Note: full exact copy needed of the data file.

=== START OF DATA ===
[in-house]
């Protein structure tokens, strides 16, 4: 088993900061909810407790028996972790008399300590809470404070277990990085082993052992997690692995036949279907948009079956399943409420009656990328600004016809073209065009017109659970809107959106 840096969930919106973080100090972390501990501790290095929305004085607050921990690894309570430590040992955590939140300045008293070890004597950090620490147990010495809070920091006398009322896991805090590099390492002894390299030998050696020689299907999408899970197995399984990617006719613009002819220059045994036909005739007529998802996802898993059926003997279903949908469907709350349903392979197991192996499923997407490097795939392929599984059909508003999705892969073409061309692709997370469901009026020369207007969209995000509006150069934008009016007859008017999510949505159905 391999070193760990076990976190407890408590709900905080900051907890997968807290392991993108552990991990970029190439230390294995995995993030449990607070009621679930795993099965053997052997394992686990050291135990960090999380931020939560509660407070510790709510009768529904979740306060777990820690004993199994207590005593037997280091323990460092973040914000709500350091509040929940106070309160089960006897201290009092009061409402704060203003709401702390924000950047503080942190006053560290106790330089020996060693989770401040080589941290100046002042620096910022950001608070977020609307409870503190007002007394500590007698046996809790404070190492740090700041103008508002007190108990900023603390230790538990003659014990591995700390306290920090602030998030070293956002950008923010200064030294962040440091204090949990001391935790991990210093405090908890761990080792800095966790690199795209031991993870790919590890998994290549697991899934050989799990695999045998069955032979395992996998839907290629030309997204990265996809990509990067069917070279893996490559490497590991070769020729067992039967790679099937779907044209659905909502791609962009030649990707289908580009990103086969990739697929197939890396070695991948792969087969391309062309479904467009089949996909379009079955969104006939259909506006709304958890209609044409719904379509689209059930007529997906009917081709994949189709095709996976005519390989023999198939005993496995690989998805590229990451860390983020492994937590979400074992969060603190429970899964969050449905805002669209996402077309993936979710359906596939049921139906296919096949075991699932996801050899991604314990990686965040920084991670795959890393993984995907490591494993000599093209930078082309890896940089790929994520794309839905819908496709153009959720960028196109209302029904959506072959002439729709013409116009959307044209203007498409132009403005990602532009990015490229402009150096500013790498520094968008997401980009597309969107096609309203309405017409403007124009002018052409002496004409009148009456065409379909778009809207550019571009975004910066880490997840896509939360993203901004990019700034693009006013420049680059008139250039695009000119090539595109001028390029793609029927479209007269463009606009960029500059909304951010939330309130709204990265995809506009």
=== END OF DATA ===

[in-house]
């Protein structure tokens, strides 16, 4: 088993900061909810407790028996972790008399300590809470404070277990990085082993052992997690692995036949279907948009079956399943409420009656990328600004016809073209065009017109659970809107959106 840096969930919106973080100090972390501990501790290095929305004085607050921990690894309570430590040992955590939140300045008293070890004597950090620490147990010495809070920091006398009322896991805090590099390492002894390299030998050696020689299907999408899970197995399984990617006719613009002819220059045994036909005739007529998802996802898993059926003997279903949908469907709350349903392979197991192996499923997407490097795939392929599984059909508003999705892969073409061309692709997370469901009026020369207007969209995000509006150069934008009016007859008017999510949505159905 391999070193760990076990976190407890408590709900905080900051907890997968807290392991993108552990991990970029190439230390294995995995993030449990607070009621679930795993099965053997052997394992686990050291135990960090999380931020939560509660407070510790709510009768529904979740306060777990820690004993199994207590005593037997280091323990460092973040914000709500350091509040929940106070309160089960006897201290009092009061409402704060203003709401702390924000950047503080942190006053560290106790330089020996060693989770401040080589941290100046002042620096910022950001608070977020609307409870503190007002007394500590007698046996809790404070190492740090700041103008508002007190108990900023603390230790538990003659014990591995700390306290920090602030998030070293956002950008923010200064030294962040440091204090949990001391935790991990210093405090908890761990080792800095966790690199795209031991993870790919590890998994290549697991899934050989799990695999045998069955032979395992996998839907290629030309997204990265996809990509990067069917070279893996490559490497590991070769020729067992039967790679099937779907044209659905909502791609962009030649990707289908580009990103086969990739697929197939890396070695991948792969087969391309062309479904467009089949996909379009079955969104006939259909506006709304958890209609044409719904379509689209059930007529997906009917081709994949189709095709996976005519390989023999198939005993496995690989998805590229990451860390983020492994937590979400074992969060603190429970899964969050449905805002669209996402077309993936979710359906596939049921139906296919096949075991699932996801050899991604314990990686965040920084991670795959890393993984995907490591494993000599093209930078082309890896940089790929994520794309839905819908496709153009959720960028196109209302029904959506072959002439729709013409116009959307044209203007498409132009403005990602532009990015490229402009150096500013790498520094968008997401980009597309969107096609309203309405017409403007124009002018052409002496004409009148009456065409379909778009809207550019571009975004910066880490997840896509939360993203901004990019700034693009006013420049680059008139250039695009000119090539595109001028390029793609029927479209007269463009606009960029500059909304951010939330309130709204990265995809506009």